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Detecting heart rate while jogging: blind source separation of gait and heartbeat


A blind source signal separation problem that was brought to a Study Group in Limerick in 2013 required a way to prevent the gait of a jogger from masking the heartbeat, when detected by a simple photodiode that measures light transmission through a jogger’s wrist tissues. The group was successful in discovering a singular value decomposition (SVD) approach, which not only allows accurate detection of heart rate but also allows recovery of a good facsimile of the entire blood pressure time series from the mixed photodiode signal.


We consider a blind source signal separation problem that was brought to the European Study Group with Industry held in June 2013 at the University of Limerick. The problem arises when considering how to detect heart rate in a simple non-intrusive way while walking or jogging.

Specifically, a very simple heart rate monitor was considered, based on a single wrist device similar to that pictured in Fig. 1 that does not require a separate transmitting chest band. The device is to contain a single channel photodiode mounted against the skin so that light reaching it has to travel through wrist tissue, which detects changes in the intensity of the light that reaches it, and a processor chip to analyse the single-channel signal and display the heart rate detected. The light reaching the photodiode is affected mainly by two things, variation in the perfusion1 of the tissues through which it passes and variation in the incident intensity on the skin surface surrounding the monitor. The first effect is due to varying blood pressure, which causes a pulsatile2 perfusion of body tissues, hence a pulsatile variation in the absorption of the light that travels from skin through tissue to the photodiode. The second effect, which masks the first, is due to the gait of a person, walking or running perhaps, moving the wrist and causing the light levels incident upon the skin to vary rhythmically. The periods of these two effects are usually very close. Walking is typically about one step per second, and walking heart rate is about 60 beats per minute. Running gait may be three times as fast, and running heart rate is usually also similar to gait at about 180 beats per minute.

Fig. 1
figure 1

A heart rate monitor

Although no data was available for the Study Group to assess, we were advised that in prototypes, the gait was masking detection of heart rate, so that the instrument was reporting running rate rather than the desired heart rate. The Group was asked to investigate and assess ways to process the time series and separate the heart rate out of the combined signal coming from the photodiode.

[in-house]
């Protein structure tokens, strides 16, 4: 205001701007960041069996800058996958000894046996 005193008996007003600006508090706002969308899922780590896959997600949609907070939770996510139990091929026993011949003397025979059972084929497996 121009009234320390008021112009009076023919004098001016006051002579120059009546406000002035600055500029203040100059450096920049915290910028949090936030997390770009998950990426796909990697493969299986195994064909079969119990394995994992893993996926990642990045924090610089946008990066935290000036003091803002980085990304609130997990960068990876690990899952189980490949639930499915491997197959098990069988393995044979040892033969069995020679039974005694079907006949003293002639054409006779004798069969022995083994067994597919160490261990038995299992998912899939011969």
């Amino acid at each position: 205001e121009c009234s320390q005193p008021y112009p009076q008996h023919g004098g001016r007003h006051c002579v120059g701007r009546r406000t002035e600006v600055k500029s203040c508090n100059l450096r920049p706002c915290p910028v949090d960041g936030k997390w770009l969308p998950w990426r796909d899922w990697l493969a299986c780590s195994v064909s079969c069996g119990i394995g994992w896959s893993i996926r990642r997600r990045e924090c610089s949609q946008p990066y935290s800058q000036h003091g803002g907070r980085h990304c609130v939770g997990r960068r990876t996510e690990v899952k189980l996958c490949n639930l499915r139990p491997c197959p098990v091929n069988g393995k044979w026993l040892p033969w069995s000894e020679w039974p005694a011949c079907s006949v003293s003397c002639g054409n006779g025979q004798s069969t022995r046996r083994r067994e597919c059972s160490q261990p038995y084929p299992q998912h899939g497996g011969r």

The problem then is to separate two time series signals with the same or similar periods but with different characteristic structures or wave shapes in time, when they are presented as a single combination. The input thus comprises a single combined signal, and the required output is the recovery of the two initial signals. In the literature, this is referred to as blind source separation. Some information about the sources is needed to do this. For example, in the case of two voices recorded in one channel, if one voice is deeper than the other, it is possible to model the footprint of each voice in the frequency domain by assuming a certain shape to the power spectrum, fit the shapes to the observed power spectrum, and subtract out each voice in turn [1]. Or, in the case of recording the heartbeat of a pregnant woman, if the fetal heart rate is higher than the mother’s heart rate, this can be leveraged to extract it from a mixed signal obtained from a passive sound sensor on the mother’s abdomen [2].

It is noted in Syed et al. [3] that blind source separation problems are considered tractable if they involve linear mixtures of the sources and that it is necessary to know something about the structure of the sources or something about the mixing matrix that combines them. In particular, if the sources are statistically independent random signals, independent component analysis (ICA) is effective, or if the sources are nonnegative, matrix factorisation is effective, or if the sources are sparse, a sparse component analysis can be effective.

In a review of blind source separation (BSS) methods, Jutten and Karhunen [4] note that linear problems with random sources with no temporal structure are routinely solved using ICA. However, where there is temporal structure (as here), or worse, nonlinear combinations of sources (as here), BSS problems require additional prior information. Indeed, they point out that BSS ‘is simply impossible for general nonlinear transformations by resorting to statistical independence only without additional constraints or prior information’. Furthermore, their development is for random signals, which is not a good description of our problem.